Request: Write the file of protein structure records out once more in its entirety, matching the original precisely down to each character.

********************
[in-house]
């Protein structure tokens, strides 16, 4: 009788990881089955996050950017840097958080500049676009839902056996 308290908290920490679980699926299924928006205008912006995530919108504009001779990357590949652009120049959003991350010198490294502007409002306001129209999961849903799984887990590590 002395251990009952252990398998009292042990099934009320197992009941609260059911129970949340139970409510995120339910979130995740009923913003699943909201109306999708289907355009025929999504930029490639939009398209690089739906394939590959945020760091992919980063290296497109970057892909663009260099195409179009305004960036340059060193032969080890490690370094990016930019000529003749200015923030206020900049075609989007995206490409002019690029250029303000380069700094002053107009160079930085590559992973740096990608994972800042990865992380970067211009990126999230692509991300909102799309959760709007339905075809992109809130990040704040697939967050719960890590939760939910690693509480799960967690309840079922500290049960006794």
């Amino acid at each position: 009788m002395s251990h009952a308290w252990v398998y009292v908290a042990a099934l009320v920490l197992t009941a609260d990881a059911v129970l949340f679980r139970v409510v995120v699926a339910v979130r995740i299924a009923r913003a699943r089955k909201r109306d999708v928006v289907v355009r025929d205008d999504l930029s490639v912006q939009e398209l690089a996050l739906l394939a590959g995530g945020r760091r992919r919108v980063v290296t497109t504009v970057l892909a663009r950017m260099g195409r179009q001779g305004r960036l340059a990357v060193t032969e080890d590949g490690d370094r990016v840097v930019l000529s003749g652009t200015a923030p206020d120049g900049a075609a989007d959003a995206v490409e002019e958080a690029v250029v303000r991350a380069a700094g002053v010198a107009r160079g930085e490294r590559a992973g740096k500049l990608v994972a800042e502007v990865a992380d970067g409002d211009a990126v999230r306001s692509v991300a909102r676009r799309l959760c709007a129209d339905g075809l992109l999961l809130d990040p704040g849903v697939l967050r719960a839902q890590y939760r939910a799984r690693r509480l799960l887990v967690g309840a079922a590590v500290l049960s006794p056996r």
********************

[in-house]
């Protein structure tokens, strides 16, 4: 009788990881089955996050950017840097958080500049676009839902056996 308290908290920490679980699926299924928006205008912006995530919108504009001779990357590949652009120049959003991350010198490294502007409002306001129209999961849903799984887990590590 002395251990009952252990398998009292042990099934009320197992009941609260059911129970949340139970409510995120339910979130995740009923913003699943909201109306999708289907355009025929999504930029490639939009398209690089739906394939590959945020760091992919980063290296497109970057892909663009260099195409179009305004960036340059060193032969080890490690370094990016930019000529003749200015923030206020900049075609989007995206490409002019690029250029303000380069700094002053107009160079930085590559992973740096990608994972800042990865992380970067211009990126999230692509991300909102799309959760709007339905075809992109809130990040704040697939967050719960890590939760939910690693509480799960967690309840079922500290049960006794």
């Amino acid at each position: 009788m002395s251990h009952a308290w252990v398998y009292v908290a042990a099934l009320v920490l197992t009941a609260d990881a059911v129970l949340f679980r139970v409510v995120v699926a339910v979130r995740i299924a009923r913003a699943r089955k909201r109306d999708v928006v289907v355009r025929d205008d999504l930029s490639v912006q939009e398209l690089a996050l739906l394939a590959g995530g945020r760091r992919r919108v980063v290296t497109t504009v970057l892909a663009r950017m260099g195409r179009q001779g305004r960036l340059a990357v060193t032969e080890d590949g490690d370094r990016v840097v930019l000529s003749g652009t200015a923030p206020d120049g900049a075609a989007d959003a995206v490409e002019e958080a690029v250029v303000r991350a380069a700094g002053v010198a107009r160079g930085e490294r590559a992973g740096k500049l990608v994972a800042e502007v990865a992380d970067g409002d211009a990126v999230r306001s692509v991300a909102r676009r799309l959760c709007a129209d339905g075809l992109l999961l809130d990040p704040g849903v697939l967050r719960a839902q890590y939760r939910a799984r690693r509480l799960l887990v967690g309840a079922a590590v500290l049960s006794p056996r």